Saturday was a big day at the Olympics.
The weather was gorgeous. The pollution meter was almost in the single digits! Blue skies all around. We watched Michael Phelps’ unbelievable butterfly gold medal. This wasn’t the only razor-thin victory on the ninth day of the Games. The women’s double scull from New Zealand, comprised of the lovely Evers-Swindell twin sisters, shared the same margin of victory as Phelps’ win: .01. There are very few sports that dabble in the microscopic domain of thousandths of seconds. Some winter Olympic sports do.
Following a great practice in the pair this morning, I spent the better part of the day cheering and pedaling my fanny off while following the races down. Some races weren’t quite as tight as the women’s double, but all were exciting to watch as the world’s best rowers chased the dream of winning a medal. U.S. single sculler Michelle Guerrette won silver today in one of the most exciting rowing races I’ve ever witnessed. This is the first medal for the rowing team this year. My voice is still hoarse from yelling.
Many friends back home have emailed to inquire about “all those bikes!” following the races on the bank of the lake. This rabble is known as the peloton. Rowing’s peloton is vocal, menacing, effluvial, dangerous, and numbers over a hundred depending on the race. It is readily visible on TV and consists of coaches, athletes, trainers, and credentialed supporters jockeying for optimal viewing spots along the 2000-meter race course. If pedestrian or security guards aren’t paying attention, they will get run over. Most of the bikes are single-gear, cost about $10, have terrible brakes, and are highly unreliable. A Russian coach got taken out during the men’s double scull event. He ate the pavement and nearly swiped a dozen other mad peddlers, creating an ugly accident. A former US coach, Chris Nillson, wiped out yesterday. Imagine everyone going more or less the same speed on a narrow path and looking in the same direction towards the water. All within a hundred-foot-long, twelve-foot-wide swath of blacktop.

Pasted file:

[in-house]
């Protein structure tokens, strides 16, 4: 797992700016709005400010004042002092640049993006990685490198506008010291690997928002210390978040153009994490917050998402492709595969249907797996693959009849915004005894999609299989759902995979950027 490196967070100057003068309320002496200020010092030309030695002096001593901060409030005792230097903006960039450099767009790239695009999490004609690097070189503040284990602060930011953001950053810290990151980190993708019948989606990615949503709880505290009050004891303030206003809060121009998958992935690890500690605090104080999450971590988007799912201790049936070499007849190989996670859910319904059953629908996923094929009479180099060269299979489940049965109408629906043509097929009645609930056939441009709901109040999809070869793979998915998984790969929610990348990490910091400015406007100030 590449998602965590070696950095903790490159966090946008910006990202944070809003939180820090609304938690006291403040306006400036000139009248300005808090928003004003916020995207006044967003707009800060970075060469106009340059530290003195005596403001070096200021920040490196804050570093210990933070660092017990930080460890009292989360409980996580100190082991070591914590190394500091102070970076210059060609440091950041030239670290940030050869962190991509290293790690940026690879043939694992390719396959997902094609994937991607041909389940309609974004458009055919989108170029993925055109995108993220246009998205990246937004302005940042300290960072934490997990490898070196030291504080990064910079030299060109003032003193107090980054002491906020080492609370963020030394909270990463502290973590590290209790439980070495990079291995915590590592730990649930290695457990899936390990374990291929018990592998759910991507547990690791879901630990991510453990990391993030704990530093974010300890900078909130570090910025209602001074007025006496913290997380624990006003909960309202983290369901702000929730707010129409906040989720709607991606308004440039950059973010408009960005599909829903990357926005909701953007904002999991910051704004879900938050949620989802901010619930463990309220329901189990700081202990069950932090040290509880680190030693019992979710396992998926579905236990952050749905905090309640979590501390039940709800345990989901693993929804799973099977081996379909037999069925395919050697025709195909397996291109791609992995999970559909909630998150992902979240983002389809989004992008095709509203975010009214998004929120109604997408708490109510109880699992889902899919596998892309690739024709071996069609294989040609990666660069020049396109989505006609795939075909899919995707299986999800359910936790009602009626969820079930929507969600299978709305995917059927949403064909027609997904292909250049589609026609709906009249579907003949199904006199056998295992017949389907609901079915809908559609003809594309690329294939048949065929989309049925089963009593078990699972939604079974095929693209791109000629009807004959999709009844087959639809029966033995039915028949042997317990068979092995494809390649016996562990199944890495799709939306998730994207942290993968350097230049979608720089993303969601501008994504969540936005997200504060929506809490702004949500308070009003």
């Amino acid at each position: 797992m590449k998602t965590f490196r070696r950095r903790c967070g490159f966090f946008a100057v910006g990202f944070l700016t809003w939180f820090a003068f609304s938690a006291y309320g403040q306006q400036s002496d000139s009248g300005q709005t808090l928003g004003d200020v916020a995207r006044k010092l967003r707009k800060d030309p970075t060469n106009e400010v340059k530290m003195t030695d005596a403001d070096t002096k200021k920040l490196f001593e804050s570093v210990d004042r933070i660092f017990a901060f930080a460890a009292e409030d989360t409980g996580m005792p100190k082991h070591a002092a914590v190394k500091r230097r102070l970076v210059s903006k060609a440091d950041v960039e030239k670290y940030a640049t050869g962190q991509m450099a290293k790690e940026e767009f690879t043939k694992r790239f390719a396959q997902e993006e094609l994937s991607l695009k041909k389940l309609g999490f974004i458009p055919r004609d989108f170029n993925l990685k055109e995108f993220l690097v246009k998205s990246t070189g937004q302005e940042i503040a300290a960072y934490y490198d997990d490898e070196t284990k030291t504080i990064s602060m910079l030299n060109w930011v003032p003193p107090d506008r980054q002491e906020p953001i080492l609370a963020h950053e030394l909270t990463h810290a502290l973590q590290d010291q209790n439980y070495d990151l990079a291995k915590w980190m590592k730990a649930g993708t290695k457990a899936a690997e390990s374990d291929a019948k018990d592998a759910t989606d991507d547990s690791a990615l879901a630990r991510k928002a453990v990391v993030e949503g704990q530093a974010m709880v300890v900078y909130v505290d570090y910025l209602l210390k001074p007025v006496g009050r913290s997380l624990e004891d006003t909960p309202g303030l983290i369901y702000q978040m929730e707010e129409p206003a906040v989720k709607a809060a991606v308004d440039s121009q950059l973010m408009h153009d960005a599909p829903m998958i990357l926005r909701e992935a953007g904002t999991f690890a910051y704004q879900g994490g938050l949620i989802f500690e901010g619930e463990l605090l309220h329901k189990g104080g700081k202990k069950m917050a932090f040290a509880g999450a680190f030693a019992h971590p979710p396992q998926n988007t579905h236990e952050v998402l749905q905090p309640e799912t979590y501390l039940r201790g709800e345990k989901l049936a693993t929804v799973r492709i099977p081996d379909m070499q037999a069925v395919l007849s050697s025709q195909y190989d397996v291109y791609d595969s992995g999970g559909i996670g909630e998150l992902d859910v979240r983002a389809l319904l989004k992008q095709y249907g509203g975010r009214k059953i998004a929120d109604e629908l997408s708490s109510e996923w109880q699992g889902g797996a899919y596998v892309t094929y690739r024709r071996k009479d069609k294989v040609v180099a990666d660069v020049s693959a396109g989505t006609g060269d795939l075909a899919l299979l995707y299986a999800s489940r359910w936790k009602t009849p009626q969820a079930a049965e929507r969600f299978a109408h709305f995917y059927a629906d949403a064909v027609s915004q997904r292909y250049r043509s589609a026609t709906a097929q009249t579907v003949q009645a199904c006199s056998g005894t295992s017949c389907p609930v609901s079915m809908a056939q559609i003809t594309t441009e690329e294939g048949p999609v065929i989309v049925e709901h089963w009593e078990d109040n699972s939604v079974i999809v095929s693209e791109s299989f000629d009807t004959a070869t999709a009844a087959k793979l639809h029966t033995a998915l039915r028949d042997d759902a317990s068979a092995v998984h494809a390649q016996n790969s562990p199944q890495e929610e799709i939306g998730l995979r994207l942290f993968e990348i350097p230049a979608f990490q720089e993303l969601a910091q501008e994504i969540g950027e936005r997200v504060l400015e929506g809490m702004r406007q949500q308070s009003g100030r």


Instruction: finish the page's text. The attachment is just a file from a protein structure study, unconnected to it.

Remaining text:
Communication on the bike path won’t always avert a disaster; even when someone allegedly speaks the same language it’s often hard to discern what they’re saying. I mentioned to teammate Micah Boyd that I didn’t understand “one word” of what the South Africans were saying in the peloton the other day. The Aussies and Kiwis are a bit easier to understand. Irish can be tough. The Dutch speak wonderful English. One word a friend on the British team strongly discouraged me from using is fanny, which apparently takes on a rather inappropriate connotation in most Commonwealth countries.
I was very excited to look at the score of our women’s soccer team last night against Canada. Good friend and fellow N.J. native, Heather O’Reilly, is leading the team to what hopefully will be a fourth gold medal.